Water everywhere, not a drop to drink

Manipur experiences water scarcity due to lack of facilities to harvest rainwater and destruction of catchment areas, as per reports


(Representational image: IFP)

 

Two news-items on Monday about a dying river in Bishnupur district and a soon-to-be-launched rain-water harvesting project in Mao undoubtedly brings to our attention the problem of water scarcity and efforts to supplement the ever-widening gap between demand and water sources.

Thongjaorok, a small river flowing through Kwasiphai and Khoijuman villages in Bishnupur district of Manipur, is drying up. The river was once a perennial source of water for the people living around the area. But today, the drying of the river is having a devastating effect on the villagers and farmers living in the region. The farmers can no more use the dying river for irrigation of their vegetables and paddy fields and for other purposes. Farmers cite construction of dam, deforestation at catchment areas, and quarrying among others as the main cause for the drying up of the river. Manipur experiences water scarcity due to lack of facilities to harvest rainwater and destruction of catchment areas, as per reports. Manipur has been receiving an annual rainfall of 1,467.5 mm, which is higher than the national average. The problem of water scarcity, however, persists due to lack of facilities for harvesting rainwater and destruction of catchment areas. There are also reports showing that 42 per cent of the natural springs in the hill areas of the state have vanished. On the other hand, the successful launching of Likhuri Rainwater Harvesting scheme under Minor Irrigation Department is going to serve a dual purpose of providing irrigation benefits and drinking water to many villages in the Mao area.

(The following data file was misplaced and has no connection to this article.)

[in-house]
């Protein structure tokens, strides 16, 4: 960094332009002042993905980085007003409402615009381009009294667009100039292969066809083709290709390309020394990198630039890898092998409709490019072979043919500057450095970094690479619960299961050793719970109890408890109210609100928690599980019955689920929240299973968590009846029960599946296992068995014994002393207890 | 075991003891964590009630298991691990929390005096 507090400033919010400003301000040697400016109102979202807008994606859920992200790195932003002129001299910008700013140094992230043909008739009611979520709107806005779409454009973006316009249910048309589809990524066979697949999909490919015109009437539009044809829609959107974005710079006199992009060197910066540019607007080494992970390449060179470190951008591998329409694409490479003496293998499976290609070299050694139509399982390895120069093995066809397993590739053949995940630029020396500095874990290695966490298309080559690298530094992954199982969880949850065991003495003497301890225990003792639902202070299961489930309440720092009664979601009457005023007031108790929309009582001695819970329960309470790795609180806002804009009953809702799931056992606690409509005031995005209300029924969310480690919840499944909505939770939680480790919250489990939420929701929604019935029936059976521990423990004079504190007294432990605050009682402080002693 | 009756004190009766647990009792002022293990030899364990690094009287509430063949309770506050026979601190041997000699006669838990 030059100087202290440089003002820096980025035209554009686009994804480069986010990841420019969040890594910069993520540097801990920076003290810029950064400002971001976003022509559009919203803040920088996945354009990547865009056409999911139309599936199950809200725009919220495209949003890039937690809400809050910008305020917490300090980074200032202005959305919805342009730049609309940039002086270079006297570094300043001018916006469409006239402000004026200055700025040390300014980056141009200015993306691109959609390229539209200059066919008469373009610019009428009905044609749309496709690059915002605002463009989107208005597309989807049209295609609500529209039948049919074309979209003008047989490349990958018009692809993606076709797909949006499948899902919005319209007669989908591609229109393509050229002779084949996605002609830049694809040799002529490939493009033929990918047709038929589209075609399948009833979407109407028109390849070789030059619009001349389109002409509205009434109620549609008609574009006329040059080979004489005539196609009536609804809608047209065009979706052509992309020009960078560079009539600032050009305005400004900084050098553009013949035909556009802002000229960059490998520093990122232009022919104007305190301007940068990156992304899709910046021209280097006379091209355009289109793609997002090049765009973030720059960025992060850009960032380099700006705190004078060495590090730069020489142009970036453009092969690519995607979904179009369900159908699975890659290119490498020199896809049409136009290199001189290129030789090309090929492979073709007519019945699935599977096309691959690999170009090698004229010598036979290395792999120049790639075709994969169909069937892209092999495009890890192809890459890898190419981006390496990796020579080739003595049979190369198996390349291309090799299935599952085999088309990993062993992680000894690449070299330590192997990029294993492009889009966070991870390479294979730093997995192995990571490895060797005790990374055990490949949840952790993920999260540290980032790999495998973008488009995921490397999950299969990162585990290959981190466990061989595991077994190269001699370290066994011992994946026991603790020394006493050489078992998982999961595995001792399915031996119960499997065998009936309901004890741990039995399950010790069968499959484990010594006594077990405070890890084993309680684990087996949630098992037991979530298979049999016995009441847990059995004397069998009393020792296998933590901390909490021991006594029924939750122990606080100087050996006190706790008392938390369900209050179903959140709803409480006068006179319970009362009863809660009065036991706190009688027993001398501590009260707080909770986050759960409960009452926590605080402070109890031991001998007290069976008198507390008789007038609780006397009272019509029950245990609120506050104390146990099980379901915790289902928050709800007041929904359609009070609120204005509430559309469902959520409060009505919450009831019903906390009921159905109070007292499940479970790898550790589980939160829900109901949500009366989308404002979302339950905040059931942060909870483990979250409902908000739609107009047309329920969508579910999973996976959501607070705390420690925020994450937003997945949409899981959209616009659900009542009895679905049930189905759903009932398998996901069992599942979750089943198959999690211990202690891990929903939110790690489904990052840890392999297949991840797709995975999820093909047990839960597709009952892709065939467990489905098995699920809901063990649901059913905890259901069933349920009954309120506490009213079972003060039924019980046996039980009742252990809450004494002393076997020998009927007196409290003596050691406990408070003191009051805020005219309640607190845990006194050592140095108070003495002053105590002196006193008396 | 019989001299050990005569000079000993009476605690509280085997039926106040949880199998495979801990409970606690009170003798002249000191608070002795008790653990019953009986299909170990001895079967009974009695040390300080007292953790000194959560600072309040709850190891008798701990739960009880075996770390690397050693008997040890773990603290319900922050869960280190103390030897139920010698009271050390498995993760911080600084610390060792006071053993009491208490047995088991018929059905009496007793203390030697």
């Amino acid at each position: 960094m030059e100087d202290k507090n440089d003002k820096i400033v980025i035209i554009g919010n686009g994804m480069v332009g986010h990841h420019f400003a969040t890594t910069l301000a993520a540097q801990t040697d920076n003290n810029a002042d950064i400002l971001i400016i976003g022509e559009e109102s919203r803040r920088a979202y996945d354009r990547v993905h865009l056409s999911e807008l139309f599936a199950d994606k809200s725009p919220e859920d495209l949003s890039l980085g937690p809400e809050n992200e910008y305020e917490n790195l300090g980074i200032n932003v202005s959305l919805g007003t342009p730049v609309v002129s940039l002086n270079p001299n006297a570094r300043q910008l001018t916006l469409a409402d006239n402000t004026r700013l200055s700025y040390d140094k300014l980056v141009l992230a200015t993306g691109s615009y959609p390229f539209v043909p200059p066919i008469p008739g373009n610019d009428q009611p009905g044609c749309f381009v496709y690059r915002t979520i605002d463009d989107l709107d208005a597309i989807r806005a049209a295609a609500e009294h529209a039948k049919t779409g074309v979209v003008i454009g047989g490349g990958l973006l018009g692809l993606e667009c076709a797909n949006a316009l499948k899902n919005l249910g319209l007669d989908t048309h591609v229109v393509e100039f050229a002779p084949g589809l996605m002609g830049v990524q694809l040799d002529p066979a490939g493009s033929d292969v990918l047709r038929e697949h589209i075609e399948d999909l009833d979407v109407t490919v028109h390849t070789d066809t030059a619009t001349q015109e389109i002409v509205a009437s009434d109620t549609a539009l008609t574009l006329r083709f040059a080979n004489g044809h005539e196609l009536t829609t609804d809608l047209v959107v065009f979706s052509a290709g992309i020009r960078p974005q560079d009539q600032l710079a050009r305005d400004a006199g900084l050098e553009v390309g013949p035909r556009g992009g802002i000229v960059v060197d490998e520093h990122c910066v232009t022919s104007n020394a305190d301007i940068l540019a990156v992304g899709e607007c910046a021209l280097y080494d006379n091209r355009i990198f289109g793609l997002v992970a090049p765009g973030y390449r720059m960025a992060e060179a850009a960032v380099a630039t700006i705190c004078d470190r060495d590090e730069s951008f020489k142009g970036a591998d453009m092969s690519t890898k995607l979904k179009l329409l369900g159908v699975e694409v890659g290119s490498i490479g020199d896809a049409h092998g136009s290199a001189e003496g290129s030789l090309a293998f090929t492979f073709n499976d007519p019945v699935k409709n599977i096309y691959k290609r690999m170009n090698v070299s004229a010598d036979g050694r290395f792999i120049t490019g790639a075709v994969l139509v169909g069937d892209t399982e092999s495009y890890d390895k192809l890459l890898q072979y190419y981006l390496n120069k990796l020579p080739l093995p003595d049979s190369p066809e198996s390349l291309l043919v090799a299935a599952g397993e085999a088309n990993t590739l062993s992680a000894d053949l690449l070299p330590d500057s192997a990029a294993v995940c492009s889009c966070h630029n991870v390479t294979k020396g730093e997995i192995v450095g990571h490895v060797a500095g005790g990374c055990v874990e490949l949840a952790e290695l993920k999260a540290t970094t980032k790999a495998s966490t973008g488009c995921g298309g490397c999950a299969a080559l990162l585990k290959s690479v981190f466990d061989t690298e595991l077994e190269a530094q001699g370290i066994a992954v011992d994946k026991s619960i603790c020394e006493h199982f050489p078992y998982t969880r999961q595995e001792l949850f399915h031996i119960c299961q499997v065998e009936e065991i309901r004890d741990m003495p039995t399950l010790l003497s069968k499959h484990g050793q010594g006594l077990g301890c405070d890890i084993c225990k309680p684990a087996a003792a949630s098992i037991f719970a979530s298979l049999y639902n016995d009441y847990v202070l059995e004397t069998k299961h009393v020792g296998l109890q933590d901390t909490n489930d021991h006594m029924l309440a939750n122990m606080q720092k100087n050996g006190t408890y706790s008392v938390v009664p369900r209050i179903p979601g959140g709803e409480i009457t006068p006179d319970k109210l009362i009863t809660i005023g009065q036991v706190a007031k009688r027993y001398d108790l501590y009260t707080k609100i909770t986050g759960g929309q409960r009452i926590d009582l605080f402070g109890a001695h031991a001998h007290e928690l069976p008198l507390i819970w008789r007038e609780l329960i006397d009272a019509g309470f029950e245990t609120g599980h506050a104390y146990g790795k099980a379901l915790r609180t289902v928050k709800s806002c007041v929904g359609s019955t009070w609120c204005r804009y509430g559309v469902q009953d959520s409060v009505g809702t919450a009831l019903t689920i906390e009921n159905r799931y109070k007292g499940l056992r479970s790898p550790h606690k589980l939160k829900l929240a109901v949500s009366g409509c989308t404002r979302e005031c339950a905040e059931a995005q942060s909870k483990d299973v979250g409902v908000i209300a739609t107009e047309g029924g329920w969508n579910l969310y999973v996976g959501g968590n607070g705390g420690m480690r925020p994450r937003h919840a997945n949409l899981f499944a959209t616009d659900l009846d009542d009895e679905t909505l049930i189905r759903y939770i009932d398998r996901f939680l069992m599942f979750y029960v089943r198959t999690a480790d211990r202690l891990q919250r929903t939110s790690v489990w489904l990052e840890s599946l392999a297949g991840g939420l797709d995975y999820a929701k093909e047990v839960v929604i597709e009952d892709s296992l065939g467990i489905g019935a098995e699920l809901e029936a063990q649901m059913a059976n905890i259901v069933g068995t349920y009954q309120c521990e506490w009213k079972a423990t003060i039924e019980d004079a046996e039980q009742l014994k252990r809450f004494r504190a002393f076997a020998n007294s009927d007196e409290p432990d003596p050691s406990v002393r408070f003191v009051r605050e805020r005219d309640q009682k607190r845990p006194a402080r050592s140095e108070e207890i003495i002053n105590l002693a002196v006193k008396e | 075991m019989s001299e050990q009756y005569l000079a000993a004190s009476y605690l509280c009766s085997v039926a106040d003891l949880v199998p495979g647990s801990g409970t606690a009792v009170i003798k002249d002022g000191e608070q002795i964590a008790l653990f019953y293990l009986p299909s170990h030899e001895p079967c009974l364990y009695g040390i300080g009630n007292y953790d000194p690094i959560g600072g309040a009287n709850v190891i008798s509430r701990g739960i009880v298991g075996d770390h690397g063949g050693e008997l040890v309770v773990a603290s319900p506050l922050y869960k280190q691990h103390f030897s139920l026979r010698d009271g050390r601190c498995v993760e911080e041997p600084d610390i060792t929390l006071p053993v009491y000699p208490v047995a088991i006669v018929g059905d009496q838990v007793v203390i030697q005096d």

Water covers 70 per cent of our planet, and it is easy to think that it will always be plentiful. However, freshwater, the stuff we drink, bathe in, irrigate our farm fields with, is incredibly rare. Only three per cent of the world’s water is freshwater, and two-thirds of that is tucked away in frozen glaciers or otherwise unavailable for our use. As a result, some 1.1 billion people worldwide lack access to water, and a total of 2.7 billion find water scarce for at least one month of the year. Many of the water systems that keep ecosystems thriving and feed a growing human population have become stressed. Rivers, lakes and aquifers are drying up or becoming too polluted to use. More than half the world’s wetlands have disappeared. Agriculture consumes more water than any other source and wastes much of that through inefficiencies. Climate change is altering patterns of weather and water around the world, causing shortages and droughts in some areas and floods in others. At the current consumption rate, this situation will only get worse. By 2025, two-thirds of the world’s population may face water shortages. And ecosystems around the world will suffer even more.

India is currently facing the biggest water crisis in its history. In fact, it is considered the centre of the global water crisis. The problem is so big, our lives, livelihoods, and futures hang in the balance. And no, it’s not a problem that can be easily resolved by water pumps, a purifier, and retail bottled water. NITI Aayog has described it as “the worst water crisis” in India’s history. The 2018 Composite Water Management Index (CWMI) noted that 6% of economic GDP will be lost by 2050, while water demand will exceed the available supply by 2030. The government is not sleeping on this and has been developing ways to address this growing crisis. Over the past years, it has worked on groundwater recharging projects, micro-irrigation, and legislative changes to promote better water management. Prime Minister Narendra Modi has also announced a plan to provide piped potable water to every rural household by 2024. In the past year, the Jal Jeevan Mission has served 20 million families with clean water.

In the context of Manipur, we need a state-specific comprehensive master-plan for water involving multiple departments so as to evolve an integrated strategy for rejuvenation of springs in the hills, afforestation of catchment areas of the major rivers, widespread rain-water harvesting schemes while regulating pumping of groundwater. The current initiative of groundwater pumping schemes for irrigation purposes by Minor Irrigation Department needs to be reviewed.

First Published:Dec. 1, 2020, 10:45 a.m.

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